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By: Wayne S. Melnick
By now, most people are familiar with the concept of crowd funding. Sites like Kickstarter, Indiegogo, and Gofundme exist to allow people to alternative sources of funding that prior to the internet were simply unavailable.
In a nutshell, crowdfunding sites allow people to describe a project they are seeking funding to pursue, and post as much or as little information about how far the project has proceeded to date, while allowing people to pledge monetary amounts to fund the project in return for getting different levels of “rewards” related to the project.
Normally, if the project does not meet its funding goal, then the pledge is discarded and nothing happens. If the project meets its funding pledge goal, the contributors’ credit cards are charged and the money pledged goes to the project developer (with a cut to the funding site) to bring the project to fruition.
In theory and practice, this is a great idea. But what happens when a project successfully funds, but is never completed?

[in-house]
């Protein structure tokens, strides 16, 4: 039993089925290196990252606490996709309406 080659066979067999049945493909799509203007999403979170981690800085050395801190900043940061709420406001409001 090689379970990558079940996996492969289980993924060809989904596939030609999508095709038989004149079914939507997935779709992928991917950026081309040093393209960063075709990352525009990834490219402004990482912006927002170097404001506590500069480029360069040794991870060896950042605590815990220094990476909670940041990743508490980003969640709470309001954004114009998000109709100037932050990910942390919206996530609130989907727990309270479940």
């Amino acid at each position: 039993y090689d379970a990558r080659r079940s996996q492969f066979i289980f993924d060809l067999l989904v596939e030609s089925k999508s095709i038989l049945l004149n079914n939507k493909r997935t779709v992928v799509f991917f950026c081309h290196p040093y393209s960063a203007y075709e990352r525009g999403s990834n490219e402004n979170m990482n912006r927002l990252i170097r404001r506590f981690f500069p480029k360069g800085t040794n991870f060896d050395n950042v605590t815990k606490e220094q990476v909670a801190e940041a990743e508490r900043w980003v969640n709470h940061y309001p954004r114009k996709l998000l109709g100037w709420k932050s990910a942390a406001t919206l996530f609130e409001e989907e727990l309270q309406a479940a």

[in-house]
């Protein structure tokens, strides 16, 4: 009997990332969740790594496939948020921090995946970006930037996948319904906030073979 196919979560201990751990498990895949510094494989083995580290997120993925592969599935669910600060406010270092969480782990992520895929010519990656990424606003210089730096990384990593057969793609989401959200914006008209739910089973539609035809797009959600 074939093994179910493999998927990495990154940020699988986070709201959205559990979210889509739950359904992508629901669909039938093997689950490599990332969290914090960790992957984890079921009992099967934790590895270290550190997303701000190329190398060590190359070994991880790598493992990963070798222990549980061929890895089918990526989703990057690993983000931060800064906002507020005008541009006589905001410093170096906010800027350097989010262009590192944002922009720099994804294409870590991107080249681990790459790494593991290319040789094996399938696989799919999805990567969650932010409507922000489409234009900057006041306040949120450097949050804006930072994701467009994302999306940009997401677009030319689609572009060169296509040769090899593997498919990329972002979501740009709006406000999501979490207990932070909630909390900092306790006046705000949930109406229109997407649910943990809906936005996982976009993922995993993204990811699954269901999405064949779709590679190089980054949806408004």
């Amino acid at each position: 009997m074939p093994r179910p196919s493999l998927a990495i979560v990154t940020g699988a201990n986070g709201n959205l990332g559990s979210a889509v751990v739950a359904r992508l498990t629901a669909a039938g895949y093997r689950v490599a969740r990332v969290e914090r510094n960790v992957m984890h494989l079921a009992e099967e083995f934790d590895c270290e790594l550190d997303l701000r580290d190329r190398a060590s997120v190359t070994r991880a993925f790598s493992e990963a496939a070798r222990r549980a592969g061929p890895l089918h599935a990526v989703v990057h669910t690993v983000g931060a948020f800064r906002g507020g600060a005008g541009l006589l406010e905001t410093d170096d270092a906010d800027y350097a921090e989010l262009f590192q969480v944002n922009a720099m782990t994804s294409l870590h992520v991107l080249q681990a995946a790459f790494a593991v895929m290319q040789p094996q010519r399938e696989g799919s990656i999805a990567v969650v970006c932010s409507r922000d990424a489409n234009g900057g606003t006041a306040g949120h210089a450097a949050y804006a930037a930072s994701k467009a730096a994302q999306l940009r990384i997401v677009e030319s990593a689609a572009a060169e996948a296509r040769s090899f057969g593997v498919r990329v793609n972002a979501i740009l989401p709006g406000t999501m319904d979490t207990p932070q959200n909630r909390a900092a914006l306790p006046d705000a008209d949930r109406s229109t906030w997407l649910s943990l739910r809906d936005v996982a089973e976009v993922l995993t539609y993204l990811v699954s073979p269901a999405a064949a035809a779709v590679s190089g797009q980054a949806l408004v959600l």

In 2014, the Washington State Attorney General filed a first-of-its-kind lawsuit against the creators of one such failed project. In that case, the Washington AG’s office sought to recover the pledged funds of people who backed the never completed “Asylum Playing Cards” game funded via a Kickstarter campaign in 2012. The AG’s office alleged the project creators took consumer money and failed to deliver the promised playing cards and other rewards to these project backers.
Recently, a Washington State Court ruled against the project creators and ordered that $54,851 be paid in civil fines, fees, and restitution back to the backers of the crowdfunding campaign. Specifically, the court ordered the project creators to pay to pay their 31 backers in Washington a total of $668 in restitution, as well as $23,183 in legal fees and $31,000 (one thousand dollars for each Washingtong-pledge not met) in civil penalties for violating the state Consumer Protection Act.
The ramifications of this decision are not yet know. The complexities of personal jurisdiction were not even contemplated by the court because the AG’s office sought only to recover the pledges of Washington citizens. Even then, insurers and attorneys should take heed of this decision and crowdfunding is a multi-million dollar business and is only expected to grow. The potential liability for not only these sites, but the project creators who fail to deliver on their funded projects raise interesting questions related to the potential insurance coverage available for claims related to funded projects that are never delivered or completed.